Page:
Keystone XL Bill Heads to Obama as Practical Payoffs Wane

(Bloomberg) — Congressional Republicans achieved an

elusive legislative goal Wednesday, sending a bill to approve

the Keystone XL pipeline to President Barack Obama.

Yet after three years of effort, the victory is somewhat

hollow as falling oil prices and an improving job market

conspire to weaken any practical or political payoffs.

The U.S. House passed the measure 270-152, with 29

Democrats joining all but one Republican to support the bill.

Obama has vowed to veto the measure and Wednesday’s vote was

short of the two-thirds super majority needed to override the

president’s rejection. The Senate passed the bill last month.

Obama said he opposes the bill because it would circumvent

his administration’s review of the $8 billion pipeline.

“This allegedly important policy issue has become almost

nothing but politics, save for those who build and operate it,

on both sides,” said Burdett Loomis, a political science

professor at the University of Kansas who tracks energy issues.

“It’s policy significance comes close to nil, especially in our

current oil environment.”

TransCanada Corp., a Calgary-based pipeline company,

applied to build Keystone XL in September 2008. While a southern

section is up and running, the northern leg needs a presidential

permit because it crosses the U.S.-Canada border.

Federal Review

The project, in limbo during a State Department review, has

galvanized environmental advocates and led to massive rallies

around the White House urging Obama to reject the pipeline as a

threat to the climate.

Supporters say it will create thousands of jobs and improve

U.S. energy security.

“We continue to urge the president to reconsider his veto

threat, support the will of the people and prove that Washington

can govern and enact meaningful energy policy,” Jack Gerard,

president and chief executive officer of the American Petroleum

Institute, a Washington lobbying group whose members include

ExxonMobil Corp., said in a statement.

Representative Fred Upton of Michigan, chairman of the

House Energy and Commerce Committee, said during debate that he

hoped Obama would reconsider his expected veto on this bill.

“Let’s deal with the issue,” Upton said. “And let’s get

it done.”

11th Vote

The House vote was the chamber’s 11th on Keystone

legislation in four years, and the second this year. House

lawmakers had to take up the bill again after the Senate, which

is now also led by Republicans, amended an earlier version.

House Speaker John Boehner is planning a signing ceremony

on Friday, said Michael Steel, his spokesman. Republican Senator

Orrin Hatch of Utah, as president pro tempore, will also sign.

How soon the bill will be sent to the White House hadn’t been

decided as of Wednesday, Steel said.

The Constitution provides 10 days, excluding Sundays, for a

president to sign a bill. A veto occurs when a president returns

the unsigned legislation within 10 days to the chamber in which

it originated, typically with a message explaining why.

While Obama pledged to veto the Keystone bill on process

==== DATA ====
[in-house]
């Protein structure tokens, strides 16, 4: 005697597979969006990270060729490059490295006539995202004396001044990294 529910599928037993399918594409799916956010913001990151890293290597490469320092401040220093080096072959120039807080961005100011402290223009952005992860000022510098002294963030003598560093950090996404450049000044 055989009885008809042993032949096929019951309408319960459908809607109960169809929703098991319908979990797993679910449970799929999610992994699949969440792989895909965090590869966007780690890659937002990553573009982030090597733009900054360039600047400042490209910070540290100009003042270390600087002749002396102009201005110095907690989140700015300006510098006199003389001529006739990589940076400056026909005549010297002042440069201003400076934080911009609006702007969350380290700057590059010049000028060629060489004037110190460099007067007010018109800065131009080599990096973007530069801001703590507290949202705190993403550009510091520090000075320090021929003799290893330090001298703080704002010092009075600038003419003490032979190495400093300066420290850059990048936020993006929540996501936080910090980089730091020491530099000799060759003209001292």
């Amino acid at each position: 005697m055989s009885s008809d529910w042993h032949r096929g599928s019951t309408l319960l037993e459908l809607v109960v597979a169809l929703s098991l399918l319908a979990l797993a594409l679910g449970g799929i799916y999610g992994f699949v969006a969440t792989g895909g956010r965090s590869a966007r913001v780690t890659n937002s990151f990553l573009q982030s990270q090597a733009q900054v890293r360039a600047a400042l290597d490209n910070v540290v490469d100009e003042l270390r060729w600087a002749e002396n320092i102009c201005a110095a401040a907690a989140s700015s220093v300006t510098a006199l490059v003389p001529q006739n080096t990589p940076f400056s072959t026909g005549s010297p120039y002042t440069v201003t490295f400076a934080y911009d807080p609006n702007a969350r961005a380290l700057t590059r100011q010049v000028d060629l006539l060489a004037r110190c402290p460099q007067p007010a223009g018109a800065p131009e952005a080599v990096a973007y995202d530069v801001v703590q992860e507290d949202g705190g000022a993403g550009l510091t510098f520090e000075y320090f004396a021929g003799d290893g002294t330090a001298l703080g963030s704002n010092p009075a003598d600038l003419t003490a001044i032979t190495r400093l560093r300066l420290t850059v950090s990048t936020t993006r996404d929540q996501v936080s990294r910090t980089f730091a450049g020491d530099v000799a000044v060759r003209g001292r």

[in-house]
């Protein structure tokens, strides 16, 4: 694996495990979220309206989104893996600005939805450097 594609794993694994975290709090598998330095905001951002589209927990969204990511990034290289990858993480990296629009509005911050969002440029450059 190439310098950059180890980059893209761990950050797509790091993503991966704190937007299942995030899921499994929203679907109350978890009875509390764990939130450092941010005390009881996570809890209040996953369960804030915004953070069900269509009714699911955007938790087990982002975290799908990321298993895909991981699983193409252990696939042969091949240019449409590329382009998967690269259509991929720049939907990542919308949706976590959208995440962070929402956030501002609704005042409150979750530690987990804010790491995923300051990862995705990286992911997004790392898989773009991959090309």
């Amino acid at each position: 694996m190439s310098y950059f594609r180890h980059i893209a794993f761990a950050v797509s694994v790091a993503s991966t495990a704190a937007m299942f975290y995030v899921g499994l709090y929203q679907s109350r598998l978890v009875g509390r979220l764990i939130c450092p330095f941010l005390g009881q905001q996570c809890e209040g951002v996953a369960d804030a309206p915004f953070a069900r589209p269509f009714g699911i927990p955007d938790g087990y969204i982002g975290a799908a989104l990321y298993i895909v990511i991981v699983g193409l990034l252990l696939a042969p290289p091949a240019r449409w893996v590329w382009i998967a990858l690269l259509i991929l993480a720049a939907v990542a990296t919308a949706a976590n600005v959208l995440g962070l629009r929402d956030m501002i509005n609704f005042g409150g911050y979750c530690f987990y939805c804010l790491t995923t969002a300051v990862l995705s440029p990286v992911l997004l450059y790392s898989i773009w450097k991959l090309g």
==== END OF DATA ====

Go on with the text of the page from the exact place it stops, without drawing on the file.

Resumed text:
grounds, he hasn’t indicated what his decision will be on the

project itself.

He must choose between angering his allies in the

environmental movement or the Canadian government, which is

looking to Keystone to support oil sands producers in Alberta.

‘Radical’ Environmentalists

Representative Joe Barton, a Texas Republican and a member

of the energy committee, backed the vote on Keystone.

“It’s good public policy,” even if Obama is going to

reject the bill, Barton said in a phone interview before the

vote. “It shows how rigidly he’s in the clutches of radical

environmental groups that he keeps opposing it.”

The dynamics of the debate have shifted considerably since

July 2011 when the House first voted to advance Keystone.

Back then, oil traded about $100 a barrel and Obama faced a

tough re-election in an economy yet to fully shake the effects

of a deep recession.

Now oil is half that cost, about $50 a barrel, and Obama is

two years into his second term. Unemployment fell to 5.7 percent

in January from 9.1 percent in July 2011.

Polls show Americans supporting the pipeline outnumber

those who oppose it, though the political payoff for Republicans

in backing it probably is small.

Public Support

A Washington Post/ABC News poll last month found 34 percent

of respondents wanted the pipeline built now, while 61 percent

said the review should continue. A Wall Street Journal/NBC News

poll found 41 percent favored the project.

More than a third — 37 percent — said they didn’t know

enough to have an opinion.

Obama has said he won’t approve the project if he believes

it would “significantly exacerbate the problem of carbon

pollution.”

He also criticized Republican arguments that the pipeline

would provide much economic benefits to Americans, arguing the

oil would likely be sold overseas after reaching refiners in the

U.S.

Republicans have once before advanced to Obama’s desk

legislation on Keystone.

Late in 2011, when the Keystone review was in its third

year, as part of a broader tax bill they set a 60-day deadline

for Obama to make a decision. In January 2012, he rejected the

project saying the administration couldn’t adequately weigh its

merits by the Congress-imposed deadline.

He also encouraged TransCanada to reapply, which it did in

splitting the project and shifting a route further east in

Nebraska in an effort to resolve concerns about Keystone’s

potential threat to a sensitive habitat.

To contact the reporters on this story:

Jim Snyder in Washington at

jsnyder24@bloomberg.net;

Billy House in Washington at

bhouse5@bloomberg.net

To contact the editors responsible for this story:

Jodi Schneider at

jschneider50@bloomberg.net;

Jon Morgan at

jmorgan97@bloomberg.net

Steve Geimann, Jon Morgan

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